Industrial stocks are breaking out as the strengthening economy draws capital away from large technology stocks like Apple and Amazon.com.
The SPDR Industrial ETF (XLI) set a new all-time closing high on Friday, while the SPDR Technology ETF (XLK) slid for a third straight week. The divergence follows a new trend of investors shifting toward value stocks that can withstand higher interest rates. They’re also looking for companies that can benefit from faster gross domestic product.
It’s a big change from recent history. Looking at the past decade, or 120 months, XLI underperformed the S&P 500 index 64 times (53 percent). Meanwhile, XLK outperformed 80 times (67 percent), according to TradeStation data.
The shift toward industrials began in November when positive vaccine news restored economic optimism. It’s continued as China led a global rebound in January and U.S. growth recovered in February. That was highlighted by last week’s non-farm payrolls report, which crushed estimates as hotels and restaurants re-hired workers.
What Are Industrial Stocks?
Industrial stocks mostly supply machinery and equipment — items like forklifts, electrical cables, tools, thermostats, pumps and hardware. They also provide services like transportation (railroads, trucking, airlines) and staffing.
The most important thing about industrial stocks is that they are mostly cyclical, benefiting from stronger economic cycles. They mostly aren’t innovators like technology stocks.
Industrials also trade at lower multiples. XLI’s average price/earnings ratio is 25 times while XLK’s is 29 times. But even that number is misleading because industrial profits fell by more than half during the pandemic, according to S&P Global Indexes. XLI is likely trading at even lower multiples considering last year’s shutdowns.
Another thing about industrials is that they’re often overlooked by retail traders. They may seem less exciting than technology stocks like AAPL or communications stocks like Facebook (FB). However, they may help investors keep pace with a rising tide of economic growth.
Industrial Stocks to Know
The industrial sector contains 12 industry groups. These are the four largest:
- Machinery is about 20 percent of the XLI. The biggest companies are Caterpillar (CAT) and Deere (DE).
- Aerospace & Defense accounts for 19 percent of the industrial sector. Boeing (BA) and Raytheon Technologies (RTX) are the two largest.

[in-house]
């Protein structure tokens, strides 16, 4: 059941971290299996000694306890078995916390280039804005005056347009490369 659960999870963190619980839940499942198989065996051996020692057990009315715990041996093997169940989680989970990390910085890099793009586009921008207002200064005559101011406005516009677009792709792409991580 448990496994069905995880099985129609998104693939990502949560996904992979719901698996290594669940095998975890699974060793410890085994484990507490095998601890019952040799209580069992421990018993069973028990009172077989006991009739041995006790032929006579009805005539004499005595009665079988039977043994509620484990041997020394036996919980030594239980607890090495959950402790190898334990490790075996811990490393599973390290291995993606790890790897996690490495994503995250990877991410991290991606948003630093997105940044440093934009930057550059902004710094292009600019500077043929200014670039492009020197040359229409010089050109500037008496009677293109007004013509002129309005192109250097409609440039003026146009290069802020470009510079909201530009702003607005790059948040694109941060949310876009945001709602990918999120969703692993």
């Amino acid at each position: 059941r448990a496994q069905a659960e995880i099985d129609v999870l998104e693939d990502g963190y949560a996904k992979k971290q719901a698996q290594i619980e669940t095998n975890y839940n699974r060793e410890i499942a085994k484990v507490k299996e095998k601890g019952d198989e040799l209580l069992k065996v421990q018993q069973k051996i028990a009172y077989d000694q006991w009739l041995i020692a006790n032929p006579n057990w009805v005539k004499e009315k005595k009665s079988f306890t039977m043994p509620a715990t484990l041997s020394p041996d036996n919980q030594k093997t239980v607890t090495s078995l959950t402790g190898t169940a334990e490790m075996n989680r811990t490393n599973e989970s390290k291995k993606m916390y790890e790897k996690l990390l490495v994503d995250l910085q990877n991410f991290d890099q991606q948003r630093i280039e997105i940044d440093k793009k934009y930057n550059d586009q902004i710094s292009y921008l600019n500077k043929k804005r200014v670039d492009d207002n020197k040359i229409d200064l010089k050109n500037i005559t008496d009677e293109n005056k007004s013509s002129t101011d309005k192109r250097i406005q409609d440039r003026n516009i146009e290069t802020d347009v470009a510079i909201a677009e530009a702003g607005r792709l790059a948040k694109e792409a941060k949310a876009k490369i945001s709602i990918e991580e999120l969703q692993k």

- Industrial conglomerates represent 15 percent. Honeywell (HON) and General Electric (GE) are the top two names.
- Road & rail stocks are 12 percent of the XLI. Union Pacific (UNP) and CSX (CSX) are the two largest.
There are also two exchange-traded funds (ETFs) tracking parts of the industrial space:
- iShares Transportation (IYT) tracks the Dow Jones Transportation Average ($DJT). Railroads and logistics account for about 60 percent of its holdings. Most of them are also members of XLI.
- U.S. Global Jets (JETS) tracks airlines. Southwest Airlines (LUV) and American Airlines (AAL) are its top holdings.
Industrial Stocks and the U.S. Economy
The last month has been very important for the U.S. economy. Interest rates rose to their highest levels since the coronavirus pandemic began. Forecasters’ average estimate for first-quarter economic growth doubled from 2 percent to 4 percent (according to the Atlanta Federal Reserve). Industrial reports from the Institute for Supply Management, New York Fed and Philadelphia Fed all surprised to the upside. States like Texas reopened their economies. The White House said vaccine supplies will be fully available in time for the Memorial Day vacation season.
Industrials aren’t the only sector that will benefit from the trend, but they may be one of the more straightforward approaches. After all, retailers continue to struggle with the shift away from traditional stores. Consumer discretionaries are dominated by high-multiple growth stocks like Amazon.com (AMZN) and Tesla (TSLA). Energy has surged but still faces long-term supply issues.
Keep reading Market Insights for more on these trends. We could be in the process of a multiyear change in leadership.